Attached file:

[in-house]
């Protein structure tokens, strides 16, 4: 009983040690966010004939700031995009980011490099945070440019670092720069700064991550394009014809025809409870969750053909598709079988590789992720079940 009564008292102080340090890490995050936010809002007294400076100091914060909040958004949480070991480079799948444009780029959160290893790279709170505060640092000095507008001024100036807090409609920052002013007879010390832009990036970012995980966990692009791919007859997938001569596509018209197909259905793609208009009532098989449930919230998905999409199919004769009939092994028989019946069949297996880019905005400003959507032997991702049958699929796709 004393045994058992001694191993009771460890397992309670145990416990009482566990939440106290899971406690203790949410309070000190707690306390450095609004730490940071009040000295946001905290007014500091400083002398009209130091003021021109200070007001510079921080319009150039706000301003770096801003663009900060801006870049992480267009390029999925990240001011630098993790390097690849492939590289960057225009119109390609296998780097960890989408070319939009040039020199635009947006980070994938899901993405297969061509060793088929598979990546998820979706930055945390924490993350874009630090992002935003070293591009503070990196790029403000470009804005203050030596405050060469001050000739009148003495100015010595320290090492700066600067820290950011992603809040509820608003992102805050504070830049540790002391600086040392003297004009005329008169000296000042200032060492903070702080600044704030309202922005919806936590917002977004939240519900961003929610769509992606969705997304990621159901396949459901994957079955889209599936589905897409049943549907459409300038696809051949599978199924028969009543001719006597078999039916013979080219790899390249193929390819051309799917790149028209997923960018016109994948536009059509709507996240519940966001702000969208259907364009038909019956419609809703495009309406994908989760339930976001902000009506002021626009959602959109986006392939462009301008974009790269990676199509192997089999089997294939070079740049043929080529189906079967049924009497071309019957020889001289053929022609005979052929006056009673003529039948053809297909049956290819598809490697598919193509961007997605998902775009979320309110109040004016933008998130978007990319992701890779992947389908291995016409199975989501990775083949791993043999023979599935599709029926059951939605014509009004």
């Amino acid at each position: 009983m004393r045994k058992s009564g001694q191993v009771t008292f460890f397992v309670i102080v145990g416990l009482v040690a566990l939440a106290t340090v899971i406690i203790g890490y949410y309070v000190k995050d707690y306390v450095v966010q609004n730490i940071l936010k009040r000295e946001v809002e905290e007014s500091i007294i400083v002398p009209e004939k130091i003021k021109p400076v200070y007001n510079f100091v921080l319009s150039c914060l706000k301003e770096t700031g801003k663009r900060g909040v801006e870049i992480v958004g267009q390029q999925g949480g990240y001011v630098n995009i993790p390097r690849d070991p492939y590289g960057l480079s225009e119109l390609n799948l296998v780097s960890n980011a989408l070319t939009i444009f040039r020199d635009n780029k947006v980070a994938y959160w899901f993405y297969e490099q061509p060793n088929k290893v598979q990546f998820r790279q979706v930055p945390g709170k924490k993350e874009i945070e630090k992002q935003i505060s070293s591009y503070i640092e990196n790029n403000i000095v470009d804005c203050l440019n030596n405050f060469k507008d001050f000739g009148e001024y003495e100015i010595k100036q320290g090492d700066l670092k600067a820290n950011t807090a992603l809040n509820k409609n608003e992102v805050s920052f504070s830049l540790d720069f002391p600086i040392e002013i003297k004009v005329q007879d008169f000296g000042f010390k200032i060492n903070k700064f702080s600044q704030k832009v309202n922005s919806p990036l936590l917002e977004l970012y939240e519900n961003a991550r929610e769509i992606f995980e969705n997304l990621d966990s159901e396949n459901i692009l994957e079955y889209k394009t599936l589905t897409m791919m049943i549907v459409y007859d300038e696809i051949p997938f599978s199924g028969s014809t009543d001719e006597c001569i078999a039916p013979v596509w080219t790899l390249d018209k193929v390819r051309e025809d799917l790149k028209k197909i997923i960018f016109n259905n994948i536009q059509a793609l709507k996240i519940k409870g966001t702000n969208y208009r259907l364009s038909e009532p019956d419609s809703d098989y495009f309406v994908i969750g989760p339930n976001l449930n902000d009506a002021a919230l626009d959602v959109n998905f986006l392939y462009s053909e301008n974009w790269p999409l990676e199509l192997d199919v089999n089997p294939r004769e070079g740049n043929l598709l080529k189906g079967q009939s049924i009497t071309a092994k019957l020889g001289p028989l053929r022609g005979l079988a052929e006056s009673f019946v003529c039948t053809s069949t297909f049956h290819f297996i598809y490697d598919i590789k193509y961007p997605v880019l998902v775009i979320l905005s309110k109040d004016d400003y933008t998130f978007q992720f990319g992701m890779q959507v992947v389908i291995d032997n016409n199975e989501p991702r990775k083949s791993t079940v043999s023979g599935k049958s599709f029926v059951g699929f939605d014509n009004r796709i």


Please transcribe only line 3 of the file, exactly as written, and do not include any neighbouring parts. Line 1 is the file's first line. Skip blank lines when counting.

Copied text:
């Amino acid at each position: 009983m004393r045994k058992s009564g001694q191993v009771t008292f460890f397992v309670i102080v145990g416990l009482v040690a566990l939440a106290t340090v899971i406690i203790g890490y949410y309070v000190k995050d707690y306390v450095v966010q609004n730490i940071l936010k009040r000295e946001v809002e905290e007014s500091i007294i400083v002398p009209e004939k130091i003021k021109p400076v200070y007001n510079f100091v921080l319009s150039c914060l706000k301003e770096t700031g801003k663009r900060g909040v801006e870049i992480v958004g267009q390029q999925g949480g990240y001011v630098n995009i993790p390097r690849d070991p492939y590289g960057l480079s225009e119109l390609n799948l296998v780097s960890n980011a989408l070319t939009i444009f040039r020199d635009n780029k947006v980070a994938y959160w899901f993405y297969e490099q061509p060793n088929k290893v598979q990546f998820r790279q979706v930055p945390g709170k924490k993350e874009i945070e630090k992002q935003i505060s070293s591009y503070i640092e990196n790029n403000i000095v470009d804005c203050l440019n030596n405050f060469k507008d001050f000739g009148e001024y003495e100015i010595k100036q320290g090492d700066l670092k600067a820290n950011t807090a992603l809040n509820k409609n608003e992102v805050s920052f504070s830049l540790d720069f002391p600086i040392e002013i003297k004009v005329q007879d008169f000296g000042f010390k200032i060492n903070k700064f702080s600044q704030k832009v309202n922005s919806p990036l936590l917002e977004l970012y939240e519900n961003a991550r929610e769509i992606f995980e969705n997304l990621d966990s159901e396949n459901i692009l994957e079955y889209k394009t599936l589905t897409m791919m049943i549907v459409y007859d300038e696809i051949p997938f599978s199924g028969s014809t009543d001719e006597c001569i078999a039916p013979v596509w080219t790899l390249d018209k193929v390819r051309e025809d799917l790149k028209k197909i997923i960018f016109n259905n994948i536009q059509a793609l709507k996240i519940k409870g966001t702000n969208y208009r259907l364009s038909e009532p019956d419609s809703d098989y495009f309406v994908i969750g989760p339930n976001l449930n902000d009506a002021a919230l626009d959602v959109n998905f986006l392939y462009s053909e301008n974009w790269p999409l990676e199509l192997d199919v089999n089997p294939r004769e070079g740049n043929l598709l080529k189906g079967q009939s049924i009497t071309a092994k019957l020889g001289p028989l053929r022609g005979l079988a052929e006056s009673f019946v003529c039948t053809s069949t297909f049956h290819f297996i598809y490697d598919i590789k193509y961007p997605v880019l998902v775009i979320l905005s309110k109040d004016d400003y933008t998130f978007q992720f990319g992701m890779q959507v992947v389908i291995d032997n016409n199975e989501p991702r990775k083949s791993t079940v043999s023979g599935k049958s599709f029926v059951g699929f939605d014509n009004r796709i």